The U.S. military is known for their punctuality, which was excellently shown on Thursday morning at the start of the Alleghenies Veterans Days National Cemetery program.
“I have a few friends on the way to visit,” said Col. Bryan Bailey. “If we bridge this time, everything should work out around 11 o’clock.”
And just as he was finishing his pre-program address, an Air Force C-17 transport aircraft flew overhead and received applause from those in attendance.
Bailey, commander of the 911th Operations Group at Pittsburgh Air Reserve Station, explained the importance of the aircraft.
“A few weeks ago this very aircraft – not one like it, mind you, but this aircraft – repaired, loaded, refueled, started and flown by reserve airmen from here in Pittsburgh to hundreds of our allies from Afghanistan following the promise of a better life” , he said.
Hope was shown during the program at the Cecil Township cemetery with Brig. Gen. General Jake Kwon in his keynote addressing the integral role of veterans in American society.
“After they take off their uniforms, their service often continues in a number of ways. If you look around and across the country, veterans serve as teachers, doctors, engineers, social workers, community leaders and elected officials, ”said Kwon, who heads the Army Reserve’s 316th Sustainment Command (Expeditionary).
“They continue to serve our communities through their positive contributions formed from their teachings and experiences in uniform. It builds stronger communities and legacies while also inspiring our younger Americans. “
Kwon noted that the United States has had the largest population of young veterans since the Vietnam War.
“They are a valuable resource for everyone, but they are also the glue that binds America back to the military community,” he said. “What has not changed is their determination or spiritual strength, and as they follow in the proud footsteps of the men and women who served in the armed forces and then served their communities, they will bring the unusual and unwavering strength that learned to wear the uniform.
“That is why I urge all of us to remember the dual aspects of our veterans’ service and to continue to support them without uniform so that they can successfully move into civil life and their next level.”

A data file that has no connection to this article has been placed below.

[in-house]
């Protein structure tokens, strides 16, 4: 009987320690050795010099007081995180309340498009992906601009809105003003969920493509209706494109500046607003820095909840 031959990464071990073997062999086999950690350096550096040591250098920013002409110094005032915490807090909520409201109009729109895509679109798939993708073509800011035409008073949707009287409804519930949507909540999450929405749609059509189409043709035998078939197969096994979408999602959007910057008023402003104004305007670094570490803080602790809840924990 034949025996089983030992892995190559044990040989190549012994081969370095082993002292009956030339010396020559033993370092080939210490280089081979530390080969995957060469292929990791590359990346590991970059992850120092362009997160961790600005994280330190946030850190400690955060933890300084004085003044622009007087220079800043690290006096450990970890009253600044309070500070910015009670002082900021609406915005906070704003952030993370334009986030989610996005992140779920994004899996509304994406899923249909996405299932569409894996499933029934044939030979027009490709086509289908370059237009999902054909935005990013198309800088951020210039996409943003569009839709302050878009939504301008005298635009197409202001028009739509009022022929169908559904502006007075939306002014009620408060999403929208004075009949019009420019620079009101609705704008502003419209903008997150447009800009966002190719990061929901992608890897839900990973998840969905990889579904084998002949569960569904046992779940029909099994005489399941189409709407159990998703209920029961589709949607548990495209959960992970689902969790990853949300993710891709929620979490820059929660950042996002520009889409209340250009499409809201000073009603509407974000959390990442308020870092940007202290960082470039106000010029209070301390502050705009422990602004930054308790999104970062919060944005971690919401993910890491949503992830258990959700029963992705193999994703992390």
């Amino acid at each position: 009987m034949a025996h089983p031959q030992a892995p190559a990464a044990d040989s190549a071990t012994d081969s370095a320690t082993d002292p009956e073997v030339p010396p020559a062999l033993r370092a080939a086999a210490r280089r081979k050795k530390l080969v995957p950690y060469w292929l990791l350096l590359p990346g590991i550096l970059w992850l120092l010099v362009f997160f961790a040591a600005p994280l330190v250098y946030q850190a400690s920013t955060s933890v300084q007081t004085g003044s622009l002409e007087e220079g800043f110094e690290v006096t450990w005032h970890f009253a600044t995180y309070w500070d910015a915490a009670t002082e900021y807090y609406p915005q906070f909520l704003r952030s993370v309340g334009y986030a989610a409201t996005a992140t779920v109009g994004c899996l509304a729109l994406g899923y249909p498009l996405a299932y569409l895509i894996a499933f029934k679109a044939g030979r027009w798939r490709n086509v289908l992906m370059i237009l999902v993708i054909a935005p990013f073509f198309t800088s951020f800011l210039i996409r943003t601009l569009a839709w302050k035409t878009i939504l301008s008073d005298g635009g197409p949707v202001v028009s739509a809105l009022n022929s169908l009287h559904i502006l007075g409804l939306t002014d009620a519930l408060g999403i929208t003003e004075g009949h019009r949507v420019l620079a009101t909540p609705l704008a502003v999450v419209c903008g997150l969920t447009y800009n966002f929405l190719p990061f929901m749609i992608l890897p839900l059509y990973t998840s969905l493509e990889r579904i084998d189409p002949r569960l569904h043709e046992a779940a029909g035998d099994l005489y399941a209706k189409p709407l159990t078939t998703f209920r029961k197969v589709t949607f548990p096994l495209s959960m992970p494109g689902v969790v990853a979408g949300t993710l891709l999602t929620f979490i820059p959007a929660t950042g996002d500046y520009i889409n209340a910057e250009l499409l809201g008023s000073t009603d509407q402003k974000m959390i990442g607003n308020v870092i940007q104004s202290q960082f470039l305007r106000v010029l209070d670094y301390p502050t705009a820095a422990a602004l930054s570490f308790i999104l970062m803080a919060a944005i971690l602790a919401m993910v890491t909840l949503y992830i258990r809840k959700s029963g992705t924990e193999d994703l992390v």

Bailey also spoke about the importance of recognizing those whose service in uniform is comparatively new.
“Veterans Day commemorates an old man who visits the graves of his historical war comrades, these young men who were never given the chance to grow old, men who lived on epic days and in epic places with names like Anzio, Normandy das Ultimate sacrifice and Iwo Jima, ”said Bailey.
“To paraphrase Abraham Lincoln, on Veterans Day it is for us, the living, to be dedicated to the unfinished work here, not just to remind the veterans of this cemetery. We must remember and be grateful to all of the living veterans among us, ”he said. “So, yes, today we remember Anzio, Normandy and Iwo Jima. But we also remember the Chosin Reservoir, Saigon, Kuwait City, Mogadishu, Mazar-e-Sharif, Fallujah, Baghdad, Kabul and many more. “
Cemetery Director Edward Hajduk paid tribute to the many people and organizations who attended the celebration, including Canon-McMillan High School choir and band members, Civil Air Patrol Golden Triangle Composite Squadron 603, Marine Corps League Detachment 1138 in Washington, Patriot Guard Riders of Pennsylvania , Pittsburgh South Hills Keystone Chorus, Seneca Valley High School Army Junior ROTC, and Washington County Young Marines.
“The victims of our armed forces have created an environment of security and freedom in which our people have grown and prospered,” said Hajduk. “This is the story of America’s veterans, common men and women, who through their service buy our independence and help others who have felt the oppression of tyranny.”
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